Author Archives: CareHelps

Saying Goodbye and Thank You

Today we say good-bye to a few of our programs at ASLS.

The Brain Injury Supports, Community Access for People in Continuing Care (CAPCC), and FASD Support Program/ Parent-Child Assistance Program (PCAP) programs are moving under the umbrella of other local service providers.

“It was a fantastic experience over the past decade to be involved with the programs and to be a part of the successes and growth of the Individuals accessing those supports throughout the region. We are confident that our colleagues at Blue Heron and the agencies will continue the work and facilitating those success stories, and we appreciate their interest and willingness to take on these contracts as ASLS turns its focus to providing 24/7 residential supports to Individuals with Complex Needs.” – Rilla Websdale, ASLS CEO

“We have seen a lot of amazing progress and changes in the individuals that we have served throughout the years. I always tell our brain injury clients that they are my heroes because I get to watch them as they’re persistent and resilient and working through phenomenal incredible life-changing things to make themselves the best that they can be now. And although we will no longer be with ASLS, which has been our home for a good many years now, we will continue to work with the individuals who are part of our programming now and the new individuals who will come in the future to do the very best that we can do to support them to be the very best that they can be. Working at ASLS been has been a lot of fun. We have had a lot of good staff through the years and a lot of very incredible amazing individuals.” – Laurel Christensen, Brain Injury Team Lead

Leading up to today, all current clients in these programs, as well as their legal guardians, were made aware of and involved in the transition to different service providers.

Thank you to all the staff over the years who provided guidance and support to the many Individuals involved in these programs. Your dedication and passion not only inspired the Individuals, but co-workers as well. Thank you.

Our Stories: Ruth Styles

Just over 18 years ago, Ruth Styles stepped off a plane hailing from the United Kingdom and into an interview room for a position as a CSW within ASLS.

“When I started on July 7th, 2000, I had only been in Canada for less than a week. I was still jet-lagged! I had my interview at 4 pm on the 6th and I started at 7 am the following morning,” recalls Ruth Styles.

At that time, ASLS only operated in Peace River and Grimshaw and had just opened its second group home in Grimshaw. “I attended a strategic planning meeting. The CEO (Shannon Websdale), all the board members and all the staff could fit in a small kitchen.”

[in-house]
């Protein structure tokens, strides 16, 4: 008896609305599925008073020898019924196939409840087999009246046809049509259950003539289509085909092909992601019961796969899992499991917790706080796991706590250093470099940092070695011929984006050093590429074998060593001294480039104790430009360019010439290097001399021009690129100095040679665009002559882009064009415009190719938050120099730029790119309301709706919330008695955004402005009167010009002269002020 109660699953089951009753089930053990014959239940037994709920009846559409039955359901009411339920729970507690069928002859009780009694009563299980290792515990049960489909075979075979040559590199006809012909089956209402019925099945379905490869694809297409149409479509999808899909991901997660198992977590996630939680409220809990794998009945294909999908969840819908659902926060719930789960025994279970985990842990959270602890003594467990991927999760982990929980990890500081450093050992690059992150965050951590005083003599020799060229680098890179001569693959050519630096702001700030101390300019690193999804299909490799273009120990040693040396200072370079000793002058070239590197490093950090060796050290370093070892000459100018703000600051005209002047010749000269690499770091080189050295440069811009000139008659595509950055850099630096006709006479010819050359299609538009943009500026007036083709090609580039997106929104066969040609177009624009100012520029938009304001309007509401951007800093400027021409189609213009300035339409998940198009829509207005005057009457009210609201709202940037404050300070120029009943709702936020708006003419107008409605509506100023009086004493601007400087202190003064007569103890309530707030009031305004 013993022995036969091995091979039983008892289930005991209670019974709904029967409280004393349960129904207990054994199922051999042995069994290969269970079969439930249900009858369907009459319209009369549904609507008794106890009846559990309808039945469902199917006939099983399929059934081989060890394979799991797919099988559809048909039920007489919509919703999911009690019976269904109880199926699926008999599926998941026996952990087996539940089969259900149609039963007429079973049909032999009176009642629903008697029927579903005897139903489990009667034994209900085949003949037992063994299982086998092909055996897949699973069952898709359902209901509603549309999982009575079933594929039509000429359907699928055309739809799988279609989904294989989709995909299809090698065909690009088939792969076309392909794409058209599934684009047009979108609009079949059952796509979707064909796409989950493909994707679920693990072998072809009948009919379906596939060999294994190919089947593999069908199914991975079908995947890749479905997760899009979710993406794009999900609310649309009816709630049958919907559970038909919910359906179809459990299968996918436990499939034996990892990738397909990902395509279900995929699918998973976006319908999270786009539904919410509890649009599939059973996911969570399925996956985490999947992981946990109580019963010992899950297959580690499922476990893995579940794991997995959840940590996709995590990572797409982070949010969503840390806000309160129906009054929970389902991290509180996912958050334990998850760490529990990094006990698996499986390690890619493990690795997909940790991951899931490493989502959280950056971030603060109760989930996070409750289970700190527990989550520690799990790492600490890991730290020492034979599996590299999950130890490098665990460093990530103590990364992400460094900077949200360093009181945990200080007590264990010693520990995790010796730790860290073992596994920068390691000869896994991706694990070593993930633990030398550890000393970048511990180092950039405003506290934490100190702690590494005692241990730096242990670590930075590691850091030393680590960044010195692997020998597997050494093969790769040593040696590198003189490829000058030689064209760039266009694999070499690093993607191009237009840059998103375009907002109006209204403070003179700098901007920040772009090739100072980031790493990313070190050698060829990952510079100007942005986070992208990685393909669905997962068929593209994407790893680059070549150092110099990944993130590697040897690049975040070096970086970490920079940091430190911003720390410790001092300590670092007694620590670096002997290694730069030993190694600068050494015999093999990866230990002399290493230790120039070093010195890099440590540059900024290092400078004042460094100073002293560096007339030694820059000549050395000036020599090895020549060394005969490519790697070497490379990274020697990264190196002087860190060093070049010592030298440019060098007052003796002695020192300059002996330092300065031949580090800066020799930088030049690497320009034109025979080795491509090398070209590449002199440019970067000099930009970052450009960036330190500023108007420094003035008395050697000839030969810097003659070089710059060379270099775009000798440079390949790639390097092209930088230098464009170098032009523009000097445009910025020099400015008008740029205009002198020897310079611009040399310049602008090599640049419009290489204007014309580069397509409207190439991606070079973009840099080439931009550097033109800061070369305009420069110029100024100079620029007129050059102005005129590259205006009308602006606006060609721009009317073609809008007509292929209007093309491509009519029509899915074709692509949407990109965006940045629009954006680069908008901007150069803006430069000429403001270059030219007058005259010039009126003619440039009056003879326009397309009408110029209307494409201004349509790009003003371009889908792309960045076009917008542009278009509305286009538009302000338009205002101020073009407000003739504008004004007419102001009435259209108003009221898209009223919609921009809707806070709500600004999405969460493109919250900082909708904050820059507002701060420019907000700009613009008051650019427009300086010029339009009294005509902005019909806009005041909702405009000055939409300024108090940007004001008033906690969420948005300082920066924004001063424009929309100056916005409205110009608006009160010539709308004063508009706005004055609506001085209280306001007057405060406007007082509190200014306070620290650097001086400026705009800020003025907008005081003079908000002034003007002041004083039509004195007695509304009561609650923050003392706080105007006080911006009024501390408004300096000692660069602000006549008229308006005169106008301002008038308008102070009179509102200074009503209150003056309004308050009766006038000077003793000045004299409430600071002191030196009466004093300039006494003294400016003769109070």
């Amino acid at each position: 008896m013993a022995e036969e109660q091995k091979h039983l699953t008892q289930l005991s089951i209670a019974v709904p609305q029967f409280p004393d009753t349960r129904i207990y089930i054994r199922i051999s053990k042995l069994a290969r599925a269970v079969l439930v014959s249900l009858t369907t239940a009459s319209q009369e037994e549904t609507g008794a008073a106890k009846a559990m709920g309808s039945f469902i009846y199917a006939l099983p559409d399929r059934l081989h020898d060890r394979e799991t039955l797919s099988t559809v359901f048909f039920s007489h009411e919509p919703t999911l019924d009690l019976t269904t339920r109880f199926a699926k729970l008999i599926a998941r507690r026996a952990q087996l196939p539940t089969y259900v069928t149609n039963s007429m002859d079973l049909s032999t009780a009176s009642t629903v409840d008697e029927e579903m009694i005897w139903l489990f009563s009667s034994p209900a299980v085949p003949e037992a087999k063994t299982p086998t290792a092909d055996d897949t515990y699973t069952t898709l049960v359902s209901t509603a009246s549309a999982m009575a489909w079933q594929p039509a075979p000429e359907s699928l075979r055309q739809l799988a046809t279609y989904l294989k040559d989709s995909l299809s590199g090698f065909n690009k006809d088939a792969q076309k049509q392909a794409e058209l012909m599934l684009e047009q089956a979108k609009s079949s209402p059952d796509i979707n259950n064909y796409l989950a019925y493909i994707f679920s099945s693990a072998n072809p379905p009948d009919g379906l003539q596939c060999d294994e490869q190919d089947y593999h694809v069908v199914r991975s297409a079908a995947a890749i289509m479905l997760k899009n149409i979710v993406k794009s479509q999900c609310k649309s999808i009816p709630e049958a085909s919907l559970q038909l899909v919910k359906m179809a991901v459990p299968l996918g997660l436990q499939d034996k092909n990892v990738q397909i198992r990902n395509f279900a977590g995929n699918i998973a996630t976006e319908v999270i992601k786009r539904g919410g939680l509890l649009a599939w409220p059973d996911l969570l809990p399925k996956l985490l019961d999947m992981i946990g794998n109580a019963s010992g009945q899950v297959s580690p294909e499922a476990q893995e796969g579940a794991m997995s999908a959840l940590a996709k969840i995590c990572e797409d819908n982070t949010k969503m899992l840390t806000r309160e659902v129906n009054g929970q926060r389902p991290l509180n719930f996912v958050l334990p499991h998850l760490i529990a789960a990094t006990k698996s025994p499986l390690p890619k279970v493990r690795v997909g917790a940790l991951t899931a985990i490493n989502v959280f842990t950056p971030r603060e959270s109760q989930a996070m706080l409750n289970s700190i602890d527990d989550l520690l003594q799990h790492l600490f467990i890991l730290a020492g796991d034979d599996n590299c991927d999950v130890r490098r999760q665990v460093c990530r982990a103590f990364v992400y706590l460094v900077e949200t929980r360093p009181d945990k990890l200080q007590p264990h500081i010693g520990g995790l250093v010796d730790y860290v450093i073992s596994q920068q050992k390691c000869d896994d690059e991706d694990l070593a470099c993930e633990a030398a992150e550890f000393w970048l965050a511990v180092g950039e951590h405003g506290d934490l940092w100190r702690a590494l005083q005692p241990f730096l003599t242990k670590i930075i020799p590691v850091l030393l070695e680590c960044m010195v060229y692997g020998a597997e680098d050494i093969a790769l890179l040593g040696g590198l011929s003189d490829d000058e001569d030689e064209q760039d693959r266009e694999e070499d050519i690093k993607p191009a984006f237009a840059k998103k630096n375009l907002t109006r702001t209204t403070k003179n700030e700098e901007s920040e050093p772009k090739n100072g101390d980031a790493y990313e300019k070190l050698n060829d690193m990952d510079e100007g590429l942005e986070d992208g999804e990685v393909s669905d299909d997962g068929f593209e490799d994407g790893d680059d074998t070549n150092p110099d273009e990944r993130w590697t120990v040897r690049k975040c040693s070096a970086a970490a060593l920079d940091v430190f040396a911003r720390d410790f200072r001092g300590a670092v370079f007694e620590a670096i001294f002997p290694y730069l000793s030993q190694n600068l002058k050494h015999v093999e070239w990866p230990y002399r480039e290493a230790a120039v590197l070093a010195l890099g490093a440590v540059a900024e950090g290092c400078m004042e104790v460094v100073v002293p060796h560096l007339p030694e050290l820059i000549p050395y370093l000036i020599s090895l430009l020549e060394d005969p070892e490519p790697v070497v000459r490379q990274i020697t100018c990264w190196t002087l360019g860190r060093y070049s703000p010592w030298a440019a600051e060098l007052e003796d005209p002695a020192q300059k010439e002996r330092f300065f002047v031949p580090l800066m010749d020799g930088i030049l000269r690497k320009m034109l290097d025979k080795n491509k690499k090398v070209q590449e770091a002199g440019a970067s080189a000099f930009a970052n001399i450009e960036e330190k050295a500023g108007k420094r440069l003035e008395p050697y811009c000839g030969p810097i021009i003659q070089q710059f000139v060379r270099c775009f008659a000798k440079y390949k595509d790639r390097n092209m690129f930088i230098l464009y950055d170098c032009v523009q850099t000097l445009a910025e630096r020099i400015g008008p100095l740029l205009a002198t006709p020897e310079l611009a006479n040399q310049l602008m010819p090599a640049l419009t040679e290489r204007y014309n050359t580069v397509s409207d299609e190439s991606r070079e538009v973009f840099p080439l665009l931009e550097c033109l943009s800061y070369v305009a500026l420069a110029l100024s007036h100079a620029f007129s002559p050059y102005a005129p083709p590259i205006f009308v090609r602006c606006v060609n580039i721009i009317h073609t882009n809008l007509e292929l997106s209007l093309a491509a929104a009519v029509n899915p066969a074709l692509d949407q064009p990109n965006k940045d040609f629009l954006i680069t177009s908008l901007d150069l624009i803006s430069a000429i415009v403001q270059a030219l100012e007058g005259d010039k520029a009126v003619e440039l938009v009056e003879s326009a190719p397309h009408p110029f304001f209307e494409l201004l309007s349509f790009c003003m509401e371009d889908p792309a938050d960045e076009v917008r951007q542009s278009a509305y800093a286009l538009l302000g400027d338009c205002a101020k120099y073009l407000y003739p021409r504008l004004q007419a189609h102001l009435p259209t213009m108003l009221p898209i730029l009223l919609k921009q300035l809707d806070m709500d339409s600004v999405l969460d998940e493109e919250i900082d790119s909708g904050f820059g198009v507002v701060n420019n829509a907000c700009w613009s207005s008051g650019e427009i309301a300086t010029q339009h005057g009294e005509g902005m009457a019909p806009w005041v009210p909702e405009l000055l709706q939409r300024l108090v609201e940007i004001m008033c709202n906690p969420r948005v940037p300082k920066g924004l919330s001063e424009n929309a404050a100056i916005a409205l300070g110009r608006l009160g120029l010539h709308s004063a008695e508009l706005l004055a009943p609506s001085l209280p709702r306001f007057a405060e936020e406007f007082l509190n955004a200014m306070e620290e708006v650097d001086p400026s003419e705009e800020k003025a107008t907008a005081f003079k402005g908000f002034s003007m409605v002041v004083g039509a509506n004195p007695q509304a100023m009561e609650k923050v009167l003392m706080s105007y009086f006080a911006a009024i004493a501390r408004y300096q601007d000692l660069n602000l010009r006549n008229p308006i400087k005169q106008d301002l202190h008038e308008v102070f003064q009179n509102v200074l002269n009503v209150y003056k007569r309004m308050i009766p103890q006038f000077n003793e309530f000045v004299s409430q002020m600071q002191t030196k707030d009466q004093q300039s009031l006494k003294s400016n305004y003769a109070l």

ASLS also had far less technology, “the only computers belonged to the accounting and admin persons. Everything was handwritten – logs, incident reports, med incident reports, file notes. The first computer at Wilcox didn’t arrive until a couple of years after I started. It wasn’t Microsoft it was this horrible thing called a Corel and it had floppy discs!”

After her promotion to working supervisor of Wilcox cottage, ASLS sent Ruth to a year-long supervisory course. “That really helped me early on in my experience because in England I worked as a nurses’ aid – never in a supervisory role. That was the best thing they did by putting me on that course.” Ruth recalls, “It was the first time I learned about paradigms. Learning about paradigms is huge as a supervisor dealing with people because it is the way someone views the world. We all work within a certain paradigm. I really liked learning about that.”

During the course, Ruth was able to expand her own paradigm, “The most impressive thing was that they taught that to be a good supervisor, you have to be a good leader – and a good leader is someone who draws people to them and leads by example. Coming from England, I thought to be a supervisor you had to be like the teachers at school – strict, and horrible, and unapproachable. You just tell people what to do. That whole year came down to you inspire people. You’re a good leader if you inspire people and lead by example and I thought, Oh! Perhaps I can be a supervisor because that’s me!”

It turns out Ruth was right as she maintained her role as a working supervisor at Wilcox for 12 years and successfully advocating the inclusion of palliative care for ageing Individuals in Wilcox. Since her time at Wilcox, Ruth has occupied many roles within ASLS including Team Lead, Acting Manager of Stone Brook, Quality Assurance, Accreditation Coordinator, and CAPCC Coordinator. Learning new skills and growing and evolving with each role much like ASLS has over the years.

Currently, Ruth works as a coordinator in ASLS’ Brain Injury program in addition to running staff training courses such as NVCI and Abuse Protocols.

Our Stories: Terry Weber

Our Stories: Terry Weber

Terry Weber has been with ASLS as a PCAP Mentor (the Parent‐Child Assistance Program) for two and a half years working out of Fairview and Grimshaw.

She recently lost her husband and would like to thank everyone for being so very supportive during his lengthy illness.